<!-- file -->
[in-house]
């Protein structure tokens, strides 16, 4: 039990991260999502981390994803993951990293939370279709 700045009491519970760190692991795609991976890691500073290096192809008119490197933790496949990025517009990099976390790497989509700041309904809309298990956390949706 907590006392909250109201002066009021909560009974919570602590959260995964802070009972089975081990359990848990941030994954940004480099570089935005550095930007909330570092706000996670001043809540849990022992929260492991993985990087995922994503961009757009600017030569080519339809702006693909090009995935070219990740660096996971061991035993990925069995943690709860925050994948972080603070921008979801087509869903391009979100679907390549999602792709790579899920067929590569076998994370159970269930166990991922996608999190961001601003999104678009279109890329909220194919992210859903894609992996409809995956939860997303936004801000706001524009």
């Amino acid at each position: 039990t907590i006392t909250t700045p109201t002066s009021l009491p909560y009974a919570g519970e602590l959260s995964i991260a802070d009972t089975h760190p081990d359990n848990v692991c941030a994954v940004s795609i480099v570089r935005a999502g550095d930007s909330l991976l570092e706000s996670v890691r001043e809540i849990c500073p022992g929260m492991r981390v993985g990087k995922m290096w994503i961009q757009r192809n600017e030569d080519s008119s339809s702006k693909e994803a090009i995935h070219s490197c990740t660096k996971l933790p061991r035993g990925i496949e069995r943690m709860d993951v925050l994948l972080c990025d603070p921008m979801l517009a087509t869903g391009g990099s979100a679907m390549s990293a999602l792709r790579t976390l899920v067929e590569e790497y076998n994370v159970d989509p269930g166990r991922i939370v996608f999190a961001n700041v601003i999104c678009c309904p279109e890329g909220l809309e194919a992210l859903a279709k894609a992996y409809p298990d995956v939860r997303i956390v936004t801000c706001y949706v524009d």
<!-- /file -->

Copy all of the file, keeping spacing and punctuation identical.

[in-house]
């Protein structure tokens, strides 16, 4: 039990991260999502981390994803993951990293939370279709 700045009491519970760190692991795609991976890691500073290096192809008119490197933790496949990025517009990099976390790497989509700041309904809309298990956390949706 907590006392909250109201002066009021909560009974919570602590959260995964802070009972089975081990359990848990941030994954940004480099570089935005550095930007909330570092706000996670001043809540849990022992929260492991993985990087995922994503961009757009600017030569080519339809702006693909090009995935070219990740660096996971061991035993990925069995943690709860925050994948972080603070921008979801087509869903391009979100679907390549999602792709790579899920067929590569076998994370159970269930166990991922996608999190961001601003999104678009279109890329909220194919992210859903894609992996409809995956939860997303936004801000706001524009």
């Amino acid at each position: 039990t907590i006392t909250t700045p109201t002066s009021l009491p909560y009974a919570g519970e602590l959260s995964i991260a802070d009972t089975h760190p081990d359990n848990v692991c941030a994954v940004s795609i480099v570089r935005a999502g550095d930007s909330l991976l570092e706000s996670v890691r001043e809540i849990c500073p022992g929260m492991r981390v993985g990087k995922m290096w994503i961009q757009r192809n600017e030569d080519s008119s339809s702006k693909e994803a090009i995935h070219s490197c990740t660096k996971l933790p061991r035993g990925i496949e069995r943690m709860d993951v925050l994948l972080c990025d603070p921008m979801l517009a087509t869903g391009g990099s979100a679907m390549s990293a999602l792709r790579t976390l899920v067929e590569e790497y076998n994370v159970d989509p269930g166990r991922i939370v996608f999190a961001n700041v601003i999104c678009c309904p279109e890329g909220l809309e194919a992210l859903a279709k894609a992996y409809p298990d995956v939860r997303i956390v936004t801000c706001y949706v524009d």